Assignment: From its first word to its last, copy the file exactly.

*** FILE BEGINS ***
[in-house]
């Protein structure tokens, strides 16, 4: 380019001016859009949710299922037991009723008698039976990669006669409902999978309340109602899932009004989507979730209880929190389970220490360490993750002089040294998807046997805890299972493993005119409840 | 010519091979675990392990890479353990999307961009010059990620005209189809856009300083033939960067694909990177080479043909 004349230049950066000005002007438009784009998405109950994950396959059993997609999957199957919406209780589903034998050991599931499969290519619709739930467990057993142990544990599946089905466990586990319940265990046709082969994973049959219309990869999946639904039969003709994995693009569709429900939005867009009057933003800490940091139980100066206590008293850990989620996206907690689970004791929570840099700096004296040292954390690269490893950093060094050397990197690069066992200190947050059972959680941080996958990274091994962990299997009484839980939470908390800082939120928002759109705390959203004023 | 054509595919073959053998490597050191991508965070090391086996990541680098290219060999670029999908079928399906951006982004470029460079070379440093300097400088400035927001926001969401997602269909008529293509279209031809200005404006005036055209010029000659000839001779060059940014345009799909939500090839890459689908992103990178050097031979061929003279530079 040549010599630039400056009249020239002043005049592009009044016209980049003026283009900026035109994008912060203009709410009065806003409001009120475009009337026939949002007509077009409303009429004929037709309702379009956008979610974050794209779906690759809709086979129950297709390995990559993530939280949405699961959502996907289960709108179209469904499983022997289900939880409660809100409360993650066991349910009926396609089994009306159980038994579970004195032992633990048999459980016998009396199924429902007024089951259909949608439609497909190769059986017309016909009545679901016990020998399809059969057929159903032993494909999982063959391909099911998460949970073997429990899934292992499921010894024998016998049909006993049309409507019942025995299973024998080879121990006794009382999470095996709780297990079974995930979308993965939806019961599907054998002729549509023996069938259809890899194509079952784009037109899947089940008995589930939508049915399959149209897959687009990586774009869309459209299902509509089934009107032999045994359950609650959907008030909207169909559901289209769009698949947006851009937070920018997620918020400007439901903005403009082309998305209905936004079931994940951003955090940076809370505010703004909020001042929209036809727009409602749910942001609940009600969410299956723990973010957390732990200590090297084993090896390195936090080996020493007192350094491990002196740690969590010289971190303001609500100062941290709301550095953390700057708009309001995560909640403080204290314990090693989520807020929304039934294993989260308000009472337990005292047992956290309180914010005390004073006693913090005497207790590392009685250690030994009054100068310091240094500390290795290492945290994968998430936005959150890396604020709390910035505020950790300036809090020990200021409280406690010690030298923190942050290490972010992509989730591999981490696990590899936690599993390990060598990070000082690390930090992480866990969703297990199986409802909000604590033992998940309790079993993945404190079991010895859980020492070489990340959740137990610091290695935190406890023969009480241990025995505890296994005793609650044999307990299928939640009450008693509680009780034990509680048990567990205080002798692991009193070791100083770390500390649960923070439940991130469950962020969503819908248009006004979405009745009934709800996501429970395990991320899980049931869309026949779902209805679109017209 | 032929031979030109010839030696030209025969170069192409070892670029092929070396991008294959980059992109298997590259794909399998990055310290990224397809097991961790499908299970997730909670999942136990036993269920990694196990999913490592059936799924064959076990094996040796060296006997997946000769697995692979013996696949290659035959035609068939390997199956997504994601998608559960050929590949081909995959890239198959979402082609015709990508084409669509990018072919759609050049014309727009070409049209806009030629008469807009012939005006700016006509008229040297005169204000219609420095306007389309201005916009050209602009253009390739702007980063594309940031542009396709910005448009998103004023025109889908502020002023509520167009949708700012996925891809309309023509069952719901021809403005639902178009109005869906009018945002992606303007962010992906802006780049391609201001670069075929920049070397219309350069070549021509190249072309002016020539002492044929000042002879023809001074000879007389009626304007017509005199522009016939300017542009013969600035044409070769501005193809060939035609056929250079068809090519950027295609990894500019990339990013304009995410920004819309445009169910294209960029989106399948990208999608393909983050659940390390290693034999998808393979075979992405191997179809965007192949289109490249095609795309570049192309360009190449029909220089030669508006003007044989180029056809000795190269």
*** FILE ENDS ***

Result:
[in-house]
């Protein structure tokens, strides 16, 4: 380019001016859009949710299922037991009723008698039976990669006669409902999978309340109602899932009004989507979730209880929190389970220490360490993750002089040294998807046997805890299972493993005119409840 | 010519091979675990392990890479353990999307961009010059990620005209189809856009300083033939960067694909990177080479043909 004349230049950066000005002007438009784009998405109950994950396959059993997609999957199957919406209780589903034998050991599931499969290519619709739930467990057993142990544990599946089905466990586990319940265990046709082969994973049959219309990869999946639904039969003709994995693009569709429900939005867009009057933003800490940091139980100066206590008293850990989620996206907690689970004791929570840099700096004296040292954390690269490893950093060094050397990197690069066992200190947050059972959680941080996958990274091994962990299997009484839980939470908390800082939120928002759109705390959203004023 | 054509595919073959053998490597050191991508965070090391086996990541680098290219060999670029999908079928399906951006982004470029460079070379440093300097400088400035927001926001969401997602269909008529293509279209031809200005404006005036055209010029000659000839001779060059940014345009799909939500090839890459689908992103990178050097031979061929003279530079 040549010599630039400056009249020239002043005049592009009044016209980049003026283009900026035109994008912060203009709410009065806003409001009120475009009337026939949002007509077009409303009429004929037709309702379009956008979610974050794209779906690759809709086979129950297709390995990559993530939280949405699961959502996907289960709108179209469904499983022997289900939880409660809100409360993650066991349910009926396609089994009306159980038994579970004195032992633990048999459980016998009396199924429902007024089951259909949608439609497909190769059986017309016909009545679901016990020998399809059969057929159903032993494909999982063959391909099911998460949970073997429990899934292992499921010894024998016998049909006993049309409507019942025995299973024998080879121990006794009382999470095996709780297990079974995930979308993965939806019961599907054998002729549509023996069938259809890899194509079952784009037109899947089940008995589930939508049915399959149209897959687009990586774009869309459209299902509509089934009107032999045994359950609650959907008030909207169909559901289209769009698949947006851009937070920018997620918020400007439901903005403009082309998305209905936004079931994940951003955090940076809370505010703004909020001042929209036809727009409602749910942001609940009600969410299956723990973010957390732990200590090297084993090896390195936090080996020493007192350094491990002196740690969590010289971190303001609500100062941290709301550095953390700057708009309001995560909640403080204290314990090693989520807020929304039934294993989260308000009472337990005292047992956290309180914010005390004073006693913090005497207790590392009685250690030994009054100068310091240094500390290795290492945290994968998430936005959150890396604020709390910035505020950790300036809090020990200021409280406690010690030298923190942050290490972010992509989730591999981490696990590899936690599993390990060598990070000082690390930090992480866990969703297990199986409802909000604590033992998940309790079993993945404190079991010895859980020492070489990340959740137990610091290695935190406890023969009480241990025995505890296994005793609650044999307990299928939640009450008693509680009780034990509680048990567990205080002798692991009193070791100083770390500390649960923070439940991130469950962020969503819908248009006004979405009745009934709800996501429970395990991320899980049931869309026949779902209805679109017209 | 032929031979030109010839030696030209025969170069192409070892670029092929070396991008294959980059992109298997590259794909399998990055310290990224397809097991961790499908299970997730909670999942136990036993269920990694196990999913490592059936799924064959076990094996040796060296006997997946000769697995692979013996696949290659035959035609068939390997199956997504994601998608559960050929590949081909995959890239198959979402082609015709990508084409669509990018072919759609050049014309727009070409049209806009030629008469807009012939005006700016006509008229040297005169204000219609420095306007389309201005916009050209602009253009390739702007980063594309940031542009396709910005448009998103004023025109889908502020002023509520167009949708700012996925891809309309023509069952719901021809403005639902178009109005869906009018945002992606303007962010992906802006780049391609201001670069075929920049070397219309350069070549021509190249072309002016020539002492044929000042002879023809001074000879007389009626304007017509005199522009016939300017542009013969600035044409070769501005193809060939035609056929250079068809090519950027295609990894500019990339990013304009995410920004819309445009169910294209960029989106399948990208999608393909983050659940390390290693034999998808393979075979992405191997179809965007192949289109490249095609795309570049192309360009190449029909220089030669508006003007044989180029056809000795190269």